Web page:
[00:10:56] And over time I feel like my brain is now shifted to find New Year push ups. So value based goals work long term. But anyway, today's episode is about the use of analogies. So let me tell you the origin story of this episode. But actually before I do, and I really will make this so quick today, today's episode is sponsored by Betterhelp.com. So yes, 2020 may finally be in our rearview mirror rearview mirrors, but for so many people there is a lot of catching up to do and a lot of processing necessary and a lot of motivation needed. And so you owe it to yourself or you or your family and your pets, your future spouse, future children, future you, whatever you need to do to tap into to get help, do what over a million people have done already. Is that Betterhelp.com virtual couch and you will get ten percent off your first month service. Just answer a few questions and you will find a therapist that fits your needs and preferences whether you are looking for help in dealing with depression or anxiety, relationships, trauma, grief, OCD, you name it. With Betterhelp.com counselors, you get the same professionalism and quality you would expect from an office counselor. But without having to wait in a waiting room and with the ability to communicate when and how you want, again, that is Betterhelp.com/virtualcouch and you will get ten percent off your first month's service.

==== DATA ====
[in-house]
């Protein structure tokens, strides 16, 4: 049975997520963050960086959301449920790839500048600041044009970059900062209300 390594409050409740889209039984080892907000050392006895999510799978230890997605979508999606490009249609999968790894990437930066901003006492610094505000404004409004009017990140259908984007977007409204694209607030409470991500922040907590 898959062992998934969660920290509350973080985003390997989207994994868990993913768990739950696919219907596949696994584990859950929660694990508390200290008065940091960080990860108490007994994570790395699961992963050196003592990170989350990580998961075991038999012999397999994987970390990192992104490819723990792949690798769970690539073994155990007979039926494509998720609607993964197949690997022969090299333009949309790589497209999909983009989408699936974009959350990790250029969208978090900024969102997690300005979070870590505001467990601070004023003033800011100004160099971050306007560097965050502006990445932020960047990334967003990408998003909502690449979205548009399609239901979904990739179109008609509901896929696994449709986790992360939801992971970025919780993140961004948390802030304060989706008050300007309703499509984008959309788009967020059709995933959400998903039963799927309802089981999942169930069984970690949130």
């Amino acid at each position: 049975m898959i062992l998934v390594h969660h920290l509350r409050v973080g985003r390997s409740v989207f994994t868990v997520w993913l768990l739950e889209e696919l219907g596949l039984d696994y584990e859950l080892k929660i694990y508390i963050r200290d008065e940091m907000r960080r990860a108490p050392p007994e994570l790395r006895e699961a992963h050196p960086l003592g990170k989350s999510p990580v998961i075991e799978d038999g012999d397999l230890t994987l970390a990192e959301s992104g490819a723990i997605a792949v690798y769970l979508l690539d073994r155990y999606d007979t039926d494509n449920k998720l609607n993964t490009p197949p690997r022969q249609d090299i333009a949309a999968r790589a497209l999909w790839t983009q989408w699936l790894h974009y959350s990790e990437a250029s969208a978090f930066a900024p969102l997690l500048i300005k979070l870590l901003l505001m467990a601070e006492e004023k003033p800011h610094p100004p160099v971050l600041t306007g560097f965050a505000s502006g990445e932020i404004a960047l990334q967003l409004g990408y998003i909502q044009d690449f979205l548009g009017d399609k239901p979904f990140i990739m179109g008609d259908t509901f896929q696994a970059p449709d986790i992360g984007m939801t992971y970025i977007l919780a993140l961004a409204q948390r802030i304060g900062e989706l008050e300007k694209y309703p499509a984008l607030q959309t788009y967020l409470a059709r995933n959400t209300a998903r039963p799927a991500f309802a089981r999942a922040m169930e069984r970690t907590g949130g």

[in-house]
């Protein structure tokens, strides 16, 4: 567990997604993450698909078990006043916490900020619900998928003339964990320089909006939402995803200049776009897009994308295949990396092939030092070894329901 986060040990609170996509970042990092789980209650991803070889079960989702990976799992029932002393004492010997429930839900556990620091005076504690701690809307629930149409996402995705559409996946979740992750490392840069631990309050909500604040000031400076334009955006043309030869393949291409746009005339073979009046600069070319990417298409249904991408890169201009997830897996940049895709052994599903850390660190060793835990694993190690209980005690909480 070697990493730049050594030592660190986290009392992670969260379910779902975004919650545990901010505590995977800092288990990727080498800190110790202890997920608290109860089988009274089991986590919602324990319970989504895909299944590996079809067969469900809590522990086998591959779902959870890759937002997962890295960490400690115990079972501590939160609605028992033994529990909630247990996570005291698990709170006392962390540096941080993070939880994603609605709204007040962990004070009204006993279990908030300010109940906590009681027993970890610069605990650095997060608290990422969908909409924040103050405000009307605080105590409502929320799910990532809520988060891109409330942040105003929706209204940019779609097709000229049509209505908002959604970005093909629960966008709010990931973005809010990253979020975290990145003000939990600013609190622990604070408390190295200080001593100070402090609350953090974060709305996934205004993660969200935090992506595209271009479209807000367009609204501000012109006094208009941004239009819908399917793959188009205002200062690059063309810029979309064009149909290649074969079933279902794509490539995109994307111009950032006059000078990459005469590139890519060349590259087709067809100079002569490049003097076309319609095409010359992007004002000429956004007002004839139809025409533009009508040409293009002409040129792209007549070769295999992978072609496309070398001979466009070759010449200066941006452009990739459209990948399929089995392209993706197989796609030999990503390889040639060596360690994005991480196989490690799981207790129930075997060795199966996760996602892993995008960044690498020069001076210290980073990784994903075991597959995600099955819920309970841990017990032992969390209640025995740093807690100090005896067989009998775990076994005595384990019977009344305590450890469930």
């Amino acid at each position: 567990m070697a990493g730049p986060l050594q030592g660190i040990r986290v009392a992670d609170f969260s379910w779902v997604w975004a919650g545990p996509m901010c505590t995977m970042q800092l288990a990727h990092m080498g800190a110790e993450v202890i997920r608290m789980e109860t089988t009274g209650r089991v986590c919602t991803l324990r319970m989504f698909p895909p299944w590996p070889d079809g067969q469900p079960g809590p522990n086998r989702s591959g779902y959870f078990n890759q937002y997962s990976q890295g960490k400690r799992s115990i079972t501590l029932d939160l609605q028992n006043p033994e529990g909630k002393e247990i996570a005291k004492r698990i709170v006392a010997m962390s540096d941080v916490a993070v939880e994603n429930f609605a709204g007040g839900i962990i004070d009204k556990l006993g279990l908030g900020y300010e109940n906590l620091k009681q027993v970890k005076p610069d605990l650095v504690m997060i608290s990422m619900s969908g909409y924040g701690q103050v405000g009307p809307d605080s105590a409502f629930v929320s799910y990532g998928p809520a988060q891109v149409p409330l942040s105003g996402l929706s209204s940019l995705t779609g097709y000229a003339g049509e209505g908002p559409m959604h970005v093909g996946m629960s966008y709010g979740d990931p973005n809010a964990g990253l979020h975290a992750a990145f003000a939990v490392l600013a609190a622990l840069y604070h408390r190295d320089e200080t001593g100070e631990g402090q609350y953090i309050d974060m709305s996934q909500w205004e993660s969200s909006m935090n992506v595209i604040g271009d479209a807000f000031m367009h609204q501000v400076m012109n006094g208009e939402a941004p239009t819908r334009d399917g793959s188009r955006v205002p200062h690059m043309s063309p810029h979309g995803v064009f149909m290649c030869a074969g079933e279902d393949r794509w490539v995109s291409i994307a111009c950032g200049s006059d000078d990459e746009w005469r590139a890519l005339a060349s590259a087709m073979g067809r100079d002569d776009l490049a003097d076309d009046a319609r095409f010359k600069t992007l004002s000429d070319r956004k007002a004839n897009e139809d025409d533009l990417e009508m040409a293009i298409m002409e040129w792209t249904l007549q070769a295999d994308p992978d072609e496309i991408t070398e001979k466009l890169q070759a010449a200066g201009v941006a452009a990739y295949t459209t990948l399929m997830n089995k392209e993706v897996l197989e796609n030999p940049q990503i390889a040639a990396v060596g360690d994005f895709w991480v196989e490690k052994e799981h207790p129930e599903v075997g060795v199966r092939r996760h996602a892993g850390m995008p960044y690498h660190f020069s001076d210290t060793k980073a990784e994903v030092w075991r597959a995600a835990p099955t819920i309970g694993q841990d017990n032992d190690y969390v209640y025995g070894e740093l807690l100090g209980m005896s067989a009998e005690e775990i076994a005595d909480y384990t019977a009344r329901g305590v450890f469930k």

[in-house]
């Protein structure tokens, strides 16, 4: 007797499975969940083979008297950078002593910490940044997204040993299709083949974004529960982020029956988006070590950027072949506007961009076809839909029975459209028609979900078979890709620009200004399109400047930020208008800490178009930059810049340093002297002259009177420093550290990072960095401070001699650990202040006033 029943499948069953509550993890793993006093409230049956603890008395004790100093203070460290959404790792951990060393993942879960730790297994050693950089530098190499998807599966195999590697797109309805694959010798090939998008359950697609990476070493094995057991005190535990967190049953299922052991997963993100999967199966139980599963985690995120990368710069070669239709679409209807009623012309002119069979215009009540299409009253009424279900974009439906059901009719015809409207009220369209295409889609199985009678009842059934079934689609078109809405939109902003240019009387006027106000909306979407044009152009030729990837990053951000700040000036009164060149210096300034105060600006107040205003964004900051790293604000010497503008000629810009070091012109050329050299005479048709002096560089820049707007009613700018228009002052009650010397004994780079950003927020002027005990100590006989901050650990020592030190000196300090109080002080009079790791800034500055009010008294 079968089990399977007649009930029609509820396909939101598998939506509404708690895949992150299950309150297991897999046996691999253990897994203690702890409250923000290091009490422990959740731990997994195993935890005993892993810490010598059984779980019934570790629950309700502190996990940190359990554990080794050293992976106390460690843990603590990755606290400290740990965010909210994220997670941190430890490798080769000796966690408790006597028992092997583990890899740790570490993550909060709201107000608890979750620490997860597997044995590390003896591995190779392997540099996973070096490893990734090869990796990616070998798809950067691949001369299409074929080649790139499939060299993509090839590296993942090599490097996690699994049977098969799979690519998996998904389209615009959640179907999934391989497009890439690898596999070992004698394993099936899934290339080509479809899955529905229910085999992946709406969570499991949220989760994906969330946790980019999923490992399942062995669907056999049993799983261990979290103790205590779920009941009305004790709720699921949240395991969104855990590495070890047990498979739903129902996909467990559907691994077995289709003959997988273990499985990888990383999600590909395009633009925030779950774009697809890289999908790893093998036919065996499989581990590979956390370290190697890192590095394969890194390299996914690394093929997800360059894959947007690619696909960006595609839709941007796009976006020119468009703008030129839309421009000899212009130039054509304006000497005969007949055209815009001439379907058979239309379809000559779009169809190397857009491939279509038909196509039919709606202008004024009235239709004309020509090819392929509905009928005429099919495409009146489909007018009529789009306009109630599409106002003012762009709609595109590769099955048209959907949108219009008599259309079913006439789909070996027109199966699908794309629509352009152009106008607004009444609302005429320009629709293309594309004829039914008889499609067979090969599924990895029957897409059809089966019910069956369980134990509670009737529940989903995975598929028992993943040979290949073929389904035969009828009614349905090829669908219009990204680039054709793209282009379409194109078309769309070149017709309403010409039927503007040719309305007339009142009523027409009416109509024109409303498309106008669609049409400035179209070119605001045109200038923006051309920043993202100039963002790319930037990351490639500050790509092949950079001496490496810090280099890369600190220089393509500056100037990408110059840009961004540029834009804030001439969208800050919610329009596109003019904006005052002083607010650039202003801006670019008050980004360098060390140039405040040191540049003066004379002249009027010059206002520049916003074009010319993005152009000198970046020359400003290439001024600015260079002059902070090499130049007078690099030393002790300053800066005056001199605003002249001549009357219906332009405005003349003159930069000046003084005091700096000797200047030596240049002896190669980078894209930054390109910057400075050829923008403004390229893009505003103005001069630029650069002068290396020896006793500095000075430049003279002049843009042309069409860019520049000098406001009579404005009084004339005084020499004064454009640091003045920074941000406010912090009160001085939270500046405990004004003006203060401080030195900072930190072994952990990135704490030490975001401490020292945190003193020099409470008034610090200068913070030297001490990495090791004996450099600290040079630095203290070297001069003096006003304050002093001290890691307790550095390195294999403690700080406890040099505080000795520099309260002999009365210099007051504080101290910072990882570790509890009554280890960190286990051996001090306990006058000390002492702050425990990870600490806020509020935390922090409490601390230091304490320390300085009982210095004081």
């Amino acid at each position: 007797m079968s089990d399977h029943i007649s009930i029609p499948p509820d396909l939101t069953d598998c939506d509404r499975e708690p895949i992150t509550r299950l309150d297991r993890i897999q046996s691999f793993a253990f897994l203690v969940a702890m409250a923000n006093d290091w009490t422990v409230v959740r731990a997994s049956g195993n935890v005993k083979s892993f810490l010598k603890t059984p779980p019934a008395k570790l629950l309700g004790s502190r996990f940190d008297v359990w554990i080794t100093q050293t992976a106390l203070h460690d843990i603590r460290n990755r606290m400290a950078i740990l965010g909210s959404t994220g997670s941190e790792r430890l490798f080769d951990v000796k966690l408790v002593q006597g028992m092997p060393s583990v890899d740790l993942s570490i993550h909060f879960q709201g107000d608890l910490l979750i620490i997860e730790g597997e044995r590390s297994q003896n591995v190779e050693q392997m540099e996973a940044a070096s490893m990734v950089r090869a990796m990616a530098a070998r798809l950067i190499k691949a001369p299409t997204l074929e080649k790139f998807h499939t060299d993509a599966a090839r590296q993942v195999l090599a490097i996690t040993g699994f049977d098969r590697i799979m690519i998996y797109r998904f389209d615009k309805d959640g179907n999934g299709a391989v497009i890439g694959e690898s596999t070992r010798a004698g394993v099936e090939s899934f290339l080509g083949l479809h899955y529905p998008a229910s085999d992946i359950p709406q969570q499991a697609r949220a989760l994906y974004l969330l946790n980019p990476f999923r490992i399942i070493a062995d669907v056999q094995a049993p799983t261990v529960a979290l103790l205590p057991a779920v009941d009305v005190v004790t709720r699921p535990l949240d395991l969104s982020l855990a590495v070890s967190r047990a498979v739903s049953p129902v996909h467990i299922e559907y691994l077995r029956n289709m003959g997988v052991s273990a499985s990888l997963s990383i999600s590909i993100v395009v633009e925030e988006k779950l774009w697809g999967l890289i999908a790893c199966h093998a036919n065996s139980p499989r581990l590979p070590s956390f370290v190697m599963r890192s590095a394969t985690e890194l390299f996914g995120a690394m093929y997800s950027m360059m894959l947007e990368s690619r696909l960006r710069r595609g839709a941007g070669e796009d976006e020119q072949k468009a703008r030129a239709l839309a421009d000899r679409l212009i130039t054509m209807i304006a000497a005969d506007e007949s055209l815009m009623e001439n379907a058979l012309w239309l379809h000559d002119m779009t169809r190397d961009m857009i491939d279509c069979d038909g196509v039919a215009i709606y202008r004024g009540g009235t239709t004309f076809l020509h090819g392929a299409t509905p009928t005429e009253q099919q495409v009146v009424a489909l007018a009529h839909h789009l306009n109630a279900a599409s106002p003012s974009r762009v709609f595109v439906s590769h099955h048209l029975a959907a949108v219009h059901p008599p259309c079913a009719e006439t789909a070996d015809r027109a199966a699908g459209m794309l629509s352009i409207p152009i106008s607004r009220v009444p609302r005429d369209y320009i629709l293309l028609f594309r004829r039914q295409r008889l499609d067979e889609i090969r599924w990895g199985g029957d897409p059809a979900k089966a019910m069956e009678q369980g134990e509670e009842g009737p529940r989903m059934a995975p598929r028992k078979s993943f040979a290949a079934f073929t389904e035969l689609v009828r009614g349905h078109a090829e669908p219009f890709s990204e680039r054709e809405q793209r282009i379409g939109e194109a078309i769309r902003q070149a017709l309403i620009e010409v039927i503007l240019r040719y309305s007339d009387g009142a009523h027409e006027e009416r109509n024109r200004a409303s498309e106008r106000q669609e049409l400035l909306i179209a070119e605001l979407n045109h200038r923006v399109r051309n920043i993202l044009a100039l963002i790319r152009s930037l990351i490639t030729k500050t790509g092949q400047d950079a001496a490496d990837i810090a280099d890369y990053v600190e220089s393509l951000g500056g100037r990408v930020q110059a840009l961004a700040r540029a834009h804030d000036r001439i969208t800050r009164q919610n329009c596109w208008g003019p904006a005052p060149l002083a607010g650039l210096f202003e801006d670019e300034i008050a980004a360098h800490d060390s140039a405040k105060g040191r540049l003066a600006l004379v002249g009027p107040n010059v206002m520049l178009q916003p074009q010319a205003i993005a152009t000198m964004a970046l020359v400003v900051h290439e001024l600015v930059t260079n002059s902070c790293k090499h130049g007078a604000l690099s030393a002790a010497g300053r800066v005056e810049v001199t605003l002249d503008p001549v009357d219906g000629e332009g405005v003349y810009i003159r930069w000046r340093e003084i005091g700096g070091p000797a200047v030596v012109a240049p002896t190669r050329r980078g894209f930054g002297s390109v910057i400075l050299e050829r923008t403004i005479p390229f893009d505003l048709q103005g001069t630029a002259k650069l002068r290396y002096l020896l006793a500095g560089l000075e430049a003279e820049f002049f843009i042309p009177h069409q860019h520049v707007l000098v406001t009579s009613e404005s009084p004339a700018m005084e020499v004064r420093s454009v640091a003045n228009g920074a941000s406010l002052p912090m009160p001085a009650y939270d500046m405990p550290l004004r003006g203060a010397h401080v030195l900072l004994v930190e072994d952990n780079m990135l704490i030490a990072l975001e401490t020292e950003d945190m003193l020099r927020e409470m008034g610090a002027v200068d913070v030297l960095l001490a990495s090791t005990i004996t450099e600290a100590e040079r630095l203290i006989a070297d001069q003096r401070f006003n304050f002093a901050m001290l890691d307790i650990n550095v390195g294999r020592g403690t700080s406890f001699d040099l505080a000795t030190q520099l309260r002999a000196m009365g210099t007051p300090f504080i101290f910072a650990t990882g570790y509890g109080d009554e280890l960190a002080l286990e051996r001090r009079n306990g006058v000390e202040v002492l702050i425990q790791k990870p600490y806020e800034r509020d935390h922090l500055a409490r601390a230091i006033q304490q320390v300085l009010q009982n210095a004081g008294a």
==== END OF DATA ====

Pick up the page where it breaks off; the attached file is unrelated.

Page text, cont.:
[00:12:11] So let's get back to today's origin story of this episode. And in super quick, you might have noticed I didn't go into my traditional spiel at the beginning of this episode, but I am still a licensed marriage and family therapist and certified mine. I have a coaching writer and speaker and husband father for all that good stuff. And let me just briefly ask you to head to TonyOverbay.com, because from there you can find me on Instagram and please follow or the YouTube channel, please subscribe or you take my free parenting course or sign up to find out more about my upcoming magnetic marriage course, which is coming in February. And you can also find a link to my pornography recovery course, the path back. Or go to Pathbackrecovery.com and you can download a short ebook there that talks about five myths that people fall prey to when trying to overcome pornography, turning to pornography as a coping mechanism once and for all. And I'm still having people here in my podcast episodes on my show that when I've been interviewed on other shows where I mentioned that I have a private group for women who believe that they may be in relationships with men who suffer from narcissistic tendencies or narcissistic personality disorder.